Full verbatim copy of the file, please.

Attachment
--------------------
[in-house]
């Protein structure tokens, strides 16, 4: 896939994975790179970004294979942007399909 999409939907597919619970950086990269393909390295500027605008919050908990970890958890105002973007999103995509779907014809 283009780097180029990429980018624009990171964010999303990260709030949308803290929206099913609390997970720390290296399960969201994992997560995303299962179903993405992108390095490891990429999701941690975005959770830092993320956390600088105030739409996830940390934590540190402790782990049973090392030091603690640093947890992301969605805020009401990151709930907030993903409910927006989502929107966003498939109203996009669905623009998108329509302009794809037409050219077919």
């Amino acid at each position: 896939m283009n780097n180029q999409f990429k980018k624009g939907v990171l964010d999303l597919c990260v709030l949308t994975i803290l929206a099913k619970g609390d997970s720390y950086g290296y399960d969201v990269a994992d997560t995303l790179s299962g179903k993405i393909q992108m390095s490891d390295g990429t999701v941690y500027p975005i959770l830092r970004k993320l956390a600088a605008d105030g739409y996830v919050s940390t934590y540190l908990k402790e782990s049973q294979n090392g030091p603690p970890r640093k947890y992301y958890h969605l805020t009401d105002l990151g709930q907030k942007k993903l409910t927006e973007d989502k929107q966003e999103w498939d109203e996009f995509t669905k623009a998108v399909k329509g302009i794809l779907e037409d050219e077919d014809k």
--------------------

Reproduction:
[in-house]
């Protein structure tokens, strides 16, 4: 896939994975790179970004294979942007399909 999409939907597919619970950086990269393909390295500027605008919050908990970890958890105002973007999103995509779907014809 283009780097180029990429980018624009990171964010999303990260709030949308803290929206099913609390997970720390290296399960969201994992997560995303299962179903993405992108390095490891990429999701941690975005959770830092993320956390600088105030739409996830940390934590540190402790782990049973090392030091603690640093947890992301969605805020009401990151709930907030993903409910927006989502929107966003498939109203996009669905623009998108329509302009794809037409050219077919």
């Amino acid at each position: 896939m283009n780097n180029q999409f990429k980018k624009g939907v990171l964010d999303l597919c990260v709030l949308t994975i803290l929206a099913k619970g609390d997970s720390y950086g290296y399960d969201v990269a994992d997560t995303l790179s299962g179903k993405i393909q992108m390095s490891d390295g990429t999701v941690y500027p975005i959770l830092r970004k993320l956390a600088a605008d105030g739409y996830v919050s940390t934590y540190l908990k402790e782990s049973q294979n090392g030091p603690p970890r640093k947890y992301y958890h969605l805020t009401d105002l990151g709930q907030k942007k993903l409910t927006e973007d989502k929107q966003e999103w498939d109203e996009f995509t669905k623009a998108v399909k329509g302009i794809l779907e037409d050219e077919d014809k």